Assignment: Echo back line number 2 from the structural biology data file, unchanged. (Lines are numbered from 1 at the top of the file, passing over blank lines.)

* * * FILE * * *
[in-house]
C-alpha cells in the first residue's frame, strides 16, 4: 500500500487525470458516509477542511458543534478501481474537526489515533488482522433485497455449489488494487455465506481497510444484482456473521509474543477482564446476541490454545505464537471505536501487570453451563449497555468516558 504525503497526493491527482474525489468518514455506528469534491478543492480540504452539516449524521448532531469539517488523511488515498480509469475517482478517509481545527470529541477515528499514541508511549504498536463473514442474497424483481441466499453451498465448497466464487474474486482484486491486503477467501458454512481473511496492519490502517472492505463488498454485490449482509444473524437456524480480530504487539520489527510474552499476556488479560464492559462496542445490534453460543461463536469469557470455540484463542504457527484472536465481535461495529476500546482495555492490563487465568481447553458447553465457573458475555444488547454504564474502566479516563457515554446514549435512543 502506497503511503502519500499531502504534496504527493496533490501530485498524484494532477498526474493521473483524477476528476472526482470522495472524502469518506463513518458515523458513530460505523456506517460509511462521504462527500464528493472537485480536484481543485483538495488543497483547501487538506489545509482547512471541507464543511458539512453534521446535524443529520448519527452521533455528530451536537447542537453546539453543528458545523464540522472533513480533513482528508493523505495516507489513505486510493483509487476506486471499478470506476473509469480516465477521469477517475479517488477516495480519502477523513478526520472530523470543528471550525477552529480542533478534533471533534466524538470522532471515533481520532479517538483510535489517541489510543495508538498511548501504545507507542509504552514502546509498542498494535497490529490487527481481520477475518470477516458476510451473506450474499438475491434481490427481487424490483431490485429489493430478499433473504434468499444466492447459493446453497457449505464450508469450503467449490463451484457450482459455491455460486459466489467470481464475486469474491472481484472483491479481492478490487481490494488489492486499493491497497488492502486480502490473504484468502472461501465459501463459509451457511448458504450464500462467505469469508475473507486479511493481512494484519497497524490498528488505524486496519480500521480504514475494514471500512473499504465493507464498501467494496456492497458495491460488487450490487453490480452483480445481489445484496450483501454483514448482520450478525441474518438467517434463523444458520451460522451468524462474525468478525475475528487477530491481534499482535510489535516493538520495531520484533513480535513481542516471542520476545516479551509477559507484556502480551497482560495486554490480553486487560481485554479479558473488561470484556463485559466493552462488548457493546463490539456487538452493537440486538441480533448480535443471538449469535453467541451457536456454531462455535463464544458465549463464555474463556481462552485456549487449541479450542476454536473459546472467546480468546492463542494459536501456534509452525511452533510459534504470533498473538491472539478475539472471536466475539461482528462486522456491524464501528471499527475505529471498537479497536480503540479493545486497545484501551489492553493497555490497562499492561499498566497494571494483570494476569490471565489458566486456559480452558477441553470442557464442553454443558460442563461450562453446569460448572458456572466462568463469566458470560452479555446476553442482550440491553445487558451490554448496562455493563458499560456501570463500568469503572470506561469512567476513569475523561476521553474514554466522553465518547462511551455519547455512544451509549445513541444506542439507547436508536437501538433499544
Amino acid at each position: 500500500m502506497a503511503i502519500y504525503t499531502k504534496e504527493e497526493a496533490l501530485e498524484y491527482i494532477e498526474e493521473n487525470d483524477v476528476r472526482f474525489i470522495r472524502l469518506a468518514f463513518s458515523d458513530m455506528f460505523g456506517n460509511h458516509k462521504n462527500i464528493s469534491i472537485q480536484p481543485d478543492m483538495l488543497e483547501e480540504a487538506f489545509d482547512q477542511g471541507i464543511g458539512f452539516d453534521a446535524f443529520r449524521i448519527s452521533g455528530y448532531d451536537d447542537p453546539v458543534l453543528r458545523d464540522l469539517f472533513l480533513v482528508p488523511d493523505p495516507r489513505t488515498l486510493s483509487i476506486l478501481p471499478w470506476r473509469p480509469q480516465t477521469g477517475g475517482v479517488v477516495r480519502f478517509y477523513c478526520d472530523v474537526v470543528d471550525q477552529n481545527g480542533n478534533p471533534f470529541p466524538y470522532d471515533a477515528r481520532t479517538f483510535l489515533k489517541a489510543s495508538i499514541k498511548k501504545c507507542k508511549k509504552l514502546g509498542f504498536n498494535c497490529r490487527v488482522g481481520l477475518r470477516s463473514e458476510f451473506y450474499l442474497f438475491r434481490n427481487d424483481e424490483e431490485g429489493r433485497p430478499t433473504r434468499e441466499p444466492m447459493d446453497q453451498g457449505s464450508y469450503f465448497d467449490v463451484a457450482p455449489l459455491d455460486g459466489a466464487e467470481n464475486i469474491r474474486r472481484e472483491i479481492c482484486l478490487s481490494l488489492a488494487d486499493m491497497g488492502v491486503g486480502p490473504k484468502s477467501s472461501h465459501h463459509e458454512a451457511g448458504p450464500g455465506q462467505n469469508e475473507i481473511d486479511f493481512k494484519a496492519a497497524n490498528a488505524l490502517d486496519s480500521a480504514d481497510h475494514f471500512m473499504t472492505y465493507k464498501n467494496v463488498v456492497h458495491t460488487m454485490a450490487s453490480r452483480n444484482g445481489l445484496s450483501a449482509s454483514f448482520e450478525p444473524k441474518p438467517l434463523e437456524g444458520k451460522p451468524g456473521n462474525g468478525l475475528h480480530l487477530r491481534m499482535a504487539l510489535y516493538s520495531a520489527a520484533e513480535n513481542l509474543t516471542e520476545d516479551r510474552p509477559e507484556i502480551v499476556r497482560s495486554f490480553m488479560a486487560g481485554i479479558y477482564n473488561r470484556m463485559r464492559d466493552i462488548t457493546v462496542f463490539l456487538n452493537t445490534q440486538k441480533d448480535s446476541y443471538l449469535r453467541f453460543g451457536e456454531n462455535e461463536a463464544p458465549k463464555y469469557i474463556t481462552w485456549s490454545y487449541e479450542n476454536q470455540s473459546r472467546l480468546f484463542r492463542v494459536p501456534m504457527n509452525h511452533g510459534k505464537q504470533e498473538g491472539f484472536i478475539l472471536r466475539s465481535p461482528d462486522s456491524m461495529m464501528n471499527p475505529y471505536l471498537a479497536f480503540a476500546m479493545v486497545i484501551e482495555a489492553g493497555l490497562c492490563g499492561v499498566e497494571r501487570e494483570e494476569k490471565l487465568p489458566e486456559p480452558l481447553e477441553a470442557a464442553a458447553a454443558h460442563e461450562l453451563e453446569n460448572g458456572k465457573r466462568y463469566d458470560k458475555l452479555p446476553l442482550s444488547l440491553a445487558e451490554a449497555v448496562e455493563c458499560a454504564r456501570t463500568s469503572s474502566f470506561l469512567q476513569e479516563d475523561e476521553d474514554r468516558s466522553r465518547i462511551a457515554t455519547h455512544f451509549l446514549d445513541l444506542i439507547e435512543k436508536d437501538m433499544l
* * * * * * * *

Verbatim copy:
C-alpha cells in the first residue's frame, strides 16, 4: 500500500487525470458516509477542511458543534478501481474537526489515533488482522433485497455449489488494487455465506481497510444484482456473521509474543477482564446476541490454545505464537471505536501487570453451563449497555468516558 504525503497526493491527482474525489468518514455506528469534491478543492480540504452539516449524521448532531469539517488523511488515498480509469475517482478517509481545527470529541477515528499514541508511549504498536463473514442474497424483481441466499453451498465448497466464487474474486482484486491486503477467501458454512481473511496492519490502517472492505463488498454485490449482509444473524437456524480480530504487539520489527510474552499476556488479560464492559462496542445490534453460543461463536469469557470455540484463542504457527484472536465481535461495529476500546482495555492490563487465568481447553458447553465457573458475555444488547454504564474502566479516563457515554446514549435512543 502506497503511503502519500499531502504534496504527493496533490501530485498524484494532477498526474493521473483524477476528476472526482470522495472524502469518506463513518458515523458513530460505523456506517460509511462521504462527500464528493472537485480536484481543485483538495488543497483547501487538506489545509482547512471541507464543511458539512453534521446535524443529520448519527452521533455528530451536537447542537453546539453543528458545523464540522472533513480533513482528508493523505495516507489513505486510493483509487476506486471499478470506476473509469480516465477521469477517475479517488477516495480519502477523513478526520472530523470543528471550525477552529480542533478534533471533534466524538470522532471515533481520532479517538483510535489517541489510543495508538498511548501504545507507542509504552514502546509498542498494535497490529490487527481481520477475518470477516458476510451473506450474499438475491434481490427481487424490483431490485429489493430478499433473504434468499444466492447459493446453497457449505464450508469450503467449490463451484457450482459455491455460486459466489467470481464475486469474491472481484472483491479481492478490487481490494488489492486499493491497497488492502486480502490473504484468502472461501465459501463459509451457511448458504450464500462467505469469508475473507486479511493481512494484519497497524490498528488505524486496519480500521480504514475494514471500512473499504465493507464498501467494496456492497458495491460488487450490487453490480452483480445481489445484496450483501454483514448482520450478525441474518438467517434463523444458520451460522451468524462474525468478525475475528487477530491481534499482535510489535516493538520495531520484533513480535513481542516471542520476545516479551509477559507484556502480551497482560495486554490480553486487560481485554479479558473488561470484556463485559466493552462488548457493546463490539456487538452493537440486538441480533448480535443471538449469535453467541451457536456454531462455535463464544458465549463464555474463556481462552485456549487449541479450542476454536473459546472467546480468546492463542494459536501456534509452525511452533510459534504470533498473538491472539478475539472471536466475539461482528462486522456491524464501528471499527475505529471498537479497536480503540479493545486497545484501551489492553493497555490497562499492561499498566497494571494483570494476569490471565489458566486456559480452558477441553470442557464442553454443558460442563461450562453446569460448572458456572466462568463469566458470560452479555446476553442482550440491553445487558451490554448496562455493563458499560456501570463500568469503572470506561469512567476513569475523561476521553474514554466522553465518547462511551455519547455512544451509549445513541444506542439507547436508536437501538433499544